Recently, T&T has sought ways to promote and implement energy efficiency policies, especially as it relates to the design and construction of buildings, plants and other projects. In last year's budget, the Government announced a tax break for companies undertaking energy audits. This policy measure has the potential to change the way we evaluate not only future, but also our past construction projects. If the country is to join the green building revolution, there are several lessons and new trends we must pay attention to. During the T&T Energy Conference 2011 at the Green Building and Energy Efficiency Workshop, participants and facilitators explored ways of greening new construction as well as implementing models for energy efficiency in existing buildings.
This workshop highlighted the LEED (Leadership in Energy and Environmental Design) certification process, energy audit gap analyses and facility assessments, new business opportunities in green building construction, international best practice in energy efficiency regulation and legislation and lessons for T&T. At the workshop, Barry Giles, past chairman of the US Green Building Council Curriculum Committee, Mandilee Newton, associate, acla works, and Greg Upwall, founder of Studio Upwall architecture firm, gave presentations.
During the workshop, several major issues were ventilated and below are a few policy recommendations which came from the discussions.
• Assignment of a singular government agency to monitor facility maintenance and energy efficiency
• A state entity should be charged with the proper authority and budget to coordinate, oversee and monitor implementation of energy efficiency programmes.
The agency's role would be to ensure a well coordinated set of delivery mechanisms for energy conservation including the setting of targets, guidelines and regulations, monitoring, regulatory compliance, and evaluation and review of energy efficiency incentive programmes for existing and new construction whether industrial, commercial or residential.
Energy rating system
Adopt and modify, as needed, a proven energy rating system for lighting and appliances. These ratings benchmarks should be included in Town and Country Planning Division's regulations and made applicable to all building types.
Institute feed-in tariffs and net metering
These initiatives will act as incentives and enablers to T&TEC and electric utility customers to use power more efficiently and to lower electricity expenses.
Develop T&T methodology for ESCOs
An ESCO, or energy service company, is a business that develops, installs, and finances projects designed to improve energy or building performance efficiency and reduce operations and maintenance costs for its customers' facilities. ESCOs generally act as project developers for a wide range of tasks and assume the technical and performance risk associated with the project, deriving their payments from the actual cost savings realised by the client, on the basis of a long-term, performance contract. T&T must explore ways to make ESCOs work locally, thereby ensuring that the Government's incentive programmes produce measurable energy and cost. Effective ESCOs can be achieved via adoption of appropriate legislative frameworks and incentives for performance-based contracting. The Government's definition of ESCOs should also anticipate the energy service needs of a range of client types and should therefore encourage provision of energy services by several experienced and qualified suppliers.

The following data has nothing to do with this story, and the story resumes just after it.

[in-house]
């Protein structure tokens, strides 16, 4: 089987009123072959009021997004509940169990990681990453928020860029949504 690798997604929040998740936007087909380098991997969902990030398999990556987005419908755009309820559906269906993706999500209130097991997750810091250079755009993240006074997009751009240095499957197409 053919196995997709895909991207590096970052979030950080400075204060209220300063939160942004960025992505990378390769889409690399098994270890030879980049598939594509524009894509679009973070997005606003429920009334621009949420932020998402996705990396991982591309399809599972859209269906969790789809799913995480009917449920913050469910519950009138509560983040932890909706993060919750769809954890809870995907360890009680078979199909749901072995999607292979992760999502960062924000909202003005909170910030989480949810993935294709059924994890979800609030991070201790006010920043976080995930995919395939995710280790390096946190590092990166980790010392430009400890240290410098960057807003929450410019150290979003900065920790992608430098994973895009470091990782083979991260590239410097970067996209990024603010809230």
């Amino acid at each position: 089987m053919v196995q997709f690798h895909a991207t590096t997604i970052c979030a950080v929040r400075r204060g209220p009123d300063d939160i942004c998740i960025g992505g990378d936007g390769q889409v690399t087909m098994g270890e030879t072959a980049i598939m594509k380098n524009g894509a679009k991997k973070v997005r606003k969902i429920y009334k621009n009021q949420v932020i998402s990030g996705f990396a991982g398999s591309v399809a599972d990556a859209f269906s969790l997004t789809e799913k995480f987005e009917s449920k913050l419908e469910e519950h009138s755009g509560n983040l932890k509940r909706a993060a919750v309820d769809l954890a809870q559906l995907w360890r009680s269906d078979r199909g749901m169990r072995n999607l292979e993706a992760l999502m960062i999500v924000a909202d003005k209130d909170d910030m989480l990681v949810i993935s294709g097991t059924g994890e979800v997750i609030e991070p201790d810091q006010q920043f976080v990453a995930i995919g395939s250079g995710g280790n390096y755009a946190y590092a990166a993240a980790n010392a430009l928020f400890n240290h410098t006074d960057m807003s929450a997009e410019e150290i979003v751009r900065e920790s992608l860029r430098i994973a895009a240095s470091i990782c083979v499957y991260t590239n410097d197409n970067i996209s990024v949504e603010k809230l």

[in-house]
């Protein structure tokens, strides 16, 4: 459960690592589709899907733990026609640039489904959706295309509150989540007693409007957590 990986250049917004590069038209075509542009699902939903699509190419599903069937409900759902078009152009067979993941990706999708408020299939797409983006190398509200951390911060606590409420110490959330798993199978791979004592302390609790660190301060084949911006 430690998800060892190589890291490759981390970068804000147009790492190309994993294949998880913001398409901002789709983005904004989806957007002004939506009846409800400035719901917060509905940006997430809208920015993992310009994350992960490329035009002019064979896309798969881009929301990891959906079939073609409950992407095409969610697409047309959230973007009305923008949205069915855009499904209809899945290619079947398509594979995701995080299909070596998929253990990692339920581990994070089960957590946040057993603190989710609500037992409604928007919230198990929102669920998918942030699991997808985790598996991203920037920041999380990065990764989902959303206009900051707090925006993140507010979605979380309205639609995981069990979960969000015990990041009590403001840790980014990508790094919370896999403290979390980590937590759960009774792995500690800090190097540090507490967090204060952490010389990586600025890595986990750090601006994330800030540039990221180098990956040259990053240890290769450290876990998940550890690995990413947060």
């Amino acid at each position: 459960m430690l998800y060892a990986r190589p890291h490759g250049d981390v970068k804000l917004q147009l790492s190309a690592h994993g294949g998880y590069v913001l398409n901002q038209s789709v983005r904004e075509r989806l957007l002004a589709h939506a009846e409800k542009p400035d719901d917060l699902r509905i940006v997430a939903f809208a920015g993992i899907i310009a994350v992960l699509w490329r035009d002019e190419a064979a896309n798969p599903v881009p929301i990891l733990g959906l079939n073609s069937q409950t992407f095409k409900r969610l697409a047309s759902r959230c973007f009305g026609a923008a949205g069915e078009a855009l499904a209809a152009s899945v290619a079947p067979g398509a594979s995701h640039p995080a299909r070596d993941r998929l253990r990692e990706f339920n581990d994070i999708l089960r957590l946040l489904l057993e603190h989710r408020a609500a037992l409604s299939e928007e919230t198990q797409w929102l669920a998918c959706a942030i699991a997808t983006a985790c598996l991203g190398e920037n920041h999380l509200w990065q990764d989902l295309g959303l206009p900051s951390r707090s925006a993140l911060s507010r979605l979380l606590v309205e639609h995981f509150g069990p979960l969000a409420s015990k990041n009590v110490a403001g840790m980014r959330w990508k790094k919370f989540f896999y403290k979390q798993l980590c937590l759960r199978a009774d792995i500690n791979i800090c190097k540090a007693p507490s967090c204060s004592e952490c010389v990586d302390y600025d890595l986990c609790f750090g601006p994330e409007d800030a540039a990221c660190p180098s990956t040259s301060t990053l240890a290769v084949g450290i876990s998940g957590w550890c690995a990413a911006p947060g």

Unconditional tax rebate
The tax relief given to companies for undertaking building performance and sustainability audits should be unconditional and non transferable.
Institute uniform standard for audit
There should be a recognised audit standard adopted by the State to ensure uniform clear, compatible standards and rating systems, for example, ASHRAE Level I or II or LEED-OM (and LEED –NC for new construction). There should also be third party verification of audit to ensure transparency and best practice is adhered to.
Develop and institute a green building code
Similar to OSHA statutes, this code will instate a system to regulate new construction starts and ensure they follow an accepted green building code. The T&T Green Building Council will help in developing the defining framework and policy for the code. The code will promote passive design strategies and conservation (designing local building to appropriately respond and optimise to local climate and site conditions) as well as helping expedite bureaucracy associated with the Town & Country plan-check process. Following up from the workshop, the Energy Chamber, with the aid of the T&T Green Building Council, is currently working on a green paper which would be made available to the public. As always, the Chamber is committed to playing our part in promoting the wise use of our energy resources and recommending policy directives which enable businesses to be successful with green building and energy efficiency projects.
For more information, contact: Sherwin Long at: sher[email protected]ergy.tt visit www.energy.tt, or call: 6-Energy.